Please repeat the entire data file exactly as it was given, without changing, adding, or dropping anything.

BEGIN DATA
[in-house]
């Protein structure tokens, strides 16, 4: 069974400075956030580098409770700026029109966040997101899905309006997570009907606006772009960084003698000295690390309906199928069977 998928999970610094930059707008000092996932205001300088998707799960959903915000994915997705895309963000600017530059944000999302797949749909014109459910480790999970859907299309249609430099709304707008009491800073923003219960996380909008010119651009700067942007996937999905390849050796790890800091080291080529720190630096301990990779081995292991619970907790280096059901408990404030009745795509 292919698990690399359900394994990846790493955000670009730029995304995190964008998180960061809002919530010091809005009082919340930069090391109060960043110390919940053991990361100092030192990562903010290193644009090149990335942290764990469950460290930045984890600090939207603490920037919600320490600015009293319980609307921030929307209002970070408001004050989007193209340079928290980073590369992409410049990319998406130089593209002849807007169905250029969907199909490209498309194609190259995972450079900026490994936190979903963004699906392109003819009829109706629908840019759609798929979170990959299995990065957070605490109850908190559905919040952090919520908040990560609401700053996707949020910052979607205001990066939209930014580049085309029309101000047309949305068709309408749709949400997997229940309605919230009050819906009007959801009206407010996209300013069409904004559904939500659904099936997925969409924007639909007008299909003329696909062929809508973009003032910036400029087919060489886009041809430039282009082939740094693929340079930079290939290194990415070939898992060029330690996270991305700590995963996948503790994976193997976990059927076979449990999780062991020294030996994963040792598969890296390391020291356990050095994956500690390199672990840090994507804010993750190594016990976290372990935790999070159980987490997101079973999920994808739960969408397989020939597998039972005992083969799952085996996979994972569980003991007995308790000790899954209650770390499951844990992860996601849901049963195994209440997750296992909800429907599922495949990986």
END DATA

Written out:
[in-house]
């Protein structure tokens, strides 16, 4: 069974400075956030580098409770700026029109966040997101899905309006997570009907606006772009960084003698000295690390309906199928069977 998928999970610094930059707008000092996932205001300088998707799960959903915000994915997705895309963000600017530059944000999302797949749909014109459910480790999970859907299309249609430099709304707008009491800073923003219960996380909008010119651009700067942007996937999905390849050796790890800091080291080529720190630096301990990779081995292991619970907790280096059901408990404030009745795509 292919698990690399359900394994990846790493955000670009730029995304995190964008998180960061809002919530010091809005009082919340930069090391109060960043110390919940053991990361100092030192990562903010290193644009090149990335942290764990469950460290930045984890600090939207603490920037919600320490600015009293319980609307921030929307209002970070408001004050989007193209340079928290980073590369992409410049990319998406130089593209002849807007169905250029969907199909490209498309194609190259995972450079900026490994936190979903963004699906392109003819009829109706629908840019759609798929979170990959299995990065957070605490109850908190559905919040952090919520908040990560609401700053996707949020910052979607205001990066939209930014580049085309029309101000047309949305068709309408749709949400997997229940309605919230009050819906009007959801009206407010996209300013069409904004559904939500659904099936997925969409924007639909007008299909003329696909062929809508973009003032910036400029087919060489886009041809430039282009082939740094693929340079930079290939290194990415070939898992060029330690996270991305700590995963996948503790994976193997976990059927076979449990999780062991020294030996994963040792598969890296390391020291356990050095994956500690390199672990840090994507804010993750190594016990976290372990935790999070159980987490997101079973999920994808739960969408397989020939597998039972005992083969799952085996996979994972569980003991007995308790000790899954209650770390499951844990992860996601849901049963195994209440997750296992909800429907599922495949990986």